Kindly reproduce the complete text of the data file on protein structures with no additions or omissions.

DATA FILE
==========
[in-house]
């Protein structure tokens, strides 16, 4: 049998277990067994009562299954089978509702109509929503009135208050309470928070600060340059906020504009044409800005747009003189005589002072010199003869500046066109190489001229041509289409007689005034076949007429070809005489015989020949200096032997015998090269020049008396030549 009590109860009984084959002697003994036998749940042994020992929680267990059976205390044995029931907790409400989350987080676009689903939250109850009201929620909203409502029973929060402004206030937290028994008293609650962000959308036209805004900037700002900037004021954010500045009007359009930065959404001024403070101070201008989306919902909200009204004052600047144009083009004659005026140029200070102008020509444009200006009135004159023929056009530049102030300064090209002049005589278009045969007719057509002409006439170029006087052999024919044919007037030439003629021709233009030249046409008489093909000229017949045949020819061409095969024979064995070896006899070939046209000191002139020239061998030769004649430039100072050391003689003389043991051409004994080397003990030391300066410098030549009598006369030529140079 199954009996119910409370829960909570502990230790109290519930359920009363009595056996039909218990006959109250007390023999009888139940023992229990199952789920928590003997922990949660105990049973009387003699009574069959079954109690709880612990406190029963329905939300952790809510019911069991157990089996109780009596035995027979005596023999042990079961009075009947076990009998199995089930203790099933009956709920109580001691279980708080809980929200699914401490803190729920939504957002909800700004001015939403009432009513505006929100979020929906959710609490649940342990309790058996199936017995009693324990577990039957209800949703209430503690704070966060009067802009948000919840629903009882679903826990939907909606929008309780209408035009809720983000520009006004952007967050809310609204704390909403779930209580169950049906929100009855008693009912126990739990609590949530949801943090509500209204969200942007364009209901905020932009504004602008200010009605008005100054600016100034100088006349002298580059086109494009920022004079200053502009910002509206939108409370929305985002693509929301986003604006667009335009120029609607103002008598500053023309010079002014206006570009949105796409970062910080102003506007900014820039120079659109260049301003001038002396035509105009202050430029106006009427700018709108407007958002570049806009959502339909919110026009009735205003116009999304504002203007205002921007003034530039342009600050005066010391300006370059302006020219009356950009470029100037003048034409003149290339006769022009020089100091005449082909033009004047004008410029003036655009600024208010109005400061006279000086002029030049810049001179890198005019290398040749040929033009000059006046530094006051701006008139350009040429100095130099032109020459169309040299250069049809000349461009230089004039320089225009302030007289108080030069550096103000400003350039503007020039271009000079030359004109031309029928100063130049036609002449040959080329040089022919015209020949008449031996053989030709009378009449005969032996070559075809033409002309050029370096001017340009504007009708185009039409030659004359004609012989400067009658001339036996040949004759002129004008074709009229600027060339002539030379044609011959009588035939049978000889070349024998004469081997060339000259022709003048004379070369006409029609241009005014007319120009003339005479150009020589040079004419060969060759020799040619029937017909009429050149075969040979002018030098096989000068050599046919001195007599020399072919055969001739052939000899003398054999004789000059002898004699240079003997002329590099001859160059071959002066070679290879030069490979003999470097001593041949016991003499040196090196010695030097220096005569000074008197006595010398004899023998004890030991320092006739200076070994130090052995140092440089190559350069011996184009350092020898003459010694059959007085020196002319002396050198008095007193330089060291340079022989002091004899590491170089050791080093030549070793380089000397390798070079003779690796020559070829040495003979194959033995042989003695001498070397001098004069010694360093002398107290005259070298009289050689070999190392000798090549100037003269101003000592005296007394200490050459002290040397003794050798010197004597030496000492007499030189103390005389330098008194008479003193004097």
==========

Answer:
[in-house]
């Protein structure tokens, strides 16, 4: 049998277990067994009562299954089978509702109509929503009135208050309470928070600060340059906020504009044409800005747009003189005589002072010199003869500046066109190489001229041509289409007689005034076949007429070809005489015989020949200096032997015998090269020049008396030549 009590109860009984084959002697003994036998749940042994020992929680267990059976205390044995029931907790409400989350987080676009689903939250109850009201929620909203409502029973929060402004206030937290028994008293609650962000959308036209805004900037700002900037004021954010500045009007359009930065959404001024403070101070201008989306919902909200009204004052600047144009083009004659005026140029200070102008020509444009200006009135004159023929056009530049102030300064090209002049005589278009045969007719057509002409006439170029006087052999024919044919007037030439003629021709233009030249046409008489093909000229017949045949020819061409095969024979064995070896006899070939046209000191002139020239061998030769004649430039100072050391003689003389043991051409004994080397003990030391300066410098030549009598006369030529140079 199954009996119910409370829960909570502990230790109290519930359920009363009595056996039909218990006959109250007390023999009888139940023992229990199952789920928590003997922990949660105990049973009387003699009574069959079954109690709880612990406190029963329905939300952790809510019911069991157990089996109780009596035995027979005596023999042990079961009075009947076990009998199995089930203790099933009956709920109580001691279980708080809980929200699914401490803190729920939504957002909800700004001015939403009432009513505006929100979020929906959710609490649940342990309790058996199936017995009693324990577990039957209800949703209430503690704070966060009067802009948000919840629903009882679903826990939907909606929008309780209408035009809720983000520009006004952007967050809310609204704390909403779930209580169950049906929100009855008693009912126990739990609590949530949801943090509500209204969200942007364009209901905020932009504004602008200010009605008005100054600016100034100088006349002298580059086109494009920022004079200053502009910002509206939108409370929305985002693509929301986003604006667009335009120029609607103002008598500053023309010079002014206006570009949105796409970062910080102003506007900014820039120079659109260049301003001038002396035509105009202050430029106006009427700018709108407007958002570049806009959502339909919110026009009735205003116009999304504002203007205002921007003034530039342009600050005066010391300006370059302006020219009356950009470029100037003048034409003149290339006769022009020089100091005449082909033009004047004008410029003036655009600024208010109005400061006279000086002029030049810049001179890198005019290398040749040929033009000059006046530094006051701006008139350009040429100095130099032109020459169309040299250069049809000349461009230089004039320089225009302030007289108080030069550096103000400003350039503007020039271009000079030359004109031309029928100063130049036609002449040959080329040089022919015209020949008449031996053989030709009378009449005969032996070559075809033409002309050029370096001017340009504007009708185009039409030659004359004609012989400067009658001339036996040949004759002129004008074709009229600027060339002539030379044609011959009588035939049978000889070349024998004469081997060339000259022709003048004379070369006409029609241009005014007319120009003339005479150009020589040079004419060969060759020799040619029937017909009429050149075969040979002018030098096989000068050599046919001195007599020399072919055969001739052939000899003398054999004789000059002898004699240079003997002329590099001859160059071959002066070679290879030069490979003999470097001593041949016991003499040196090196010695030097220096005569000074008197006595010398004899023998004890030991320092006739200076070994130090052995140092440089190559350069011996184009350092020898003459010694059959007085020196002319002396050198008095007193330089060291340079022989002091004899590491170089050791080093030549070793380089000397390798070079003779690796020559070829040495003979194959033995042989003695001498070397001098004069010694360093002398107290005259070298009289050689070999190392000798090549100037003269101003000592005296007394200490050459002290040397003794050798010197004597030496000492007499030189103390005389330098008194008479003193004097």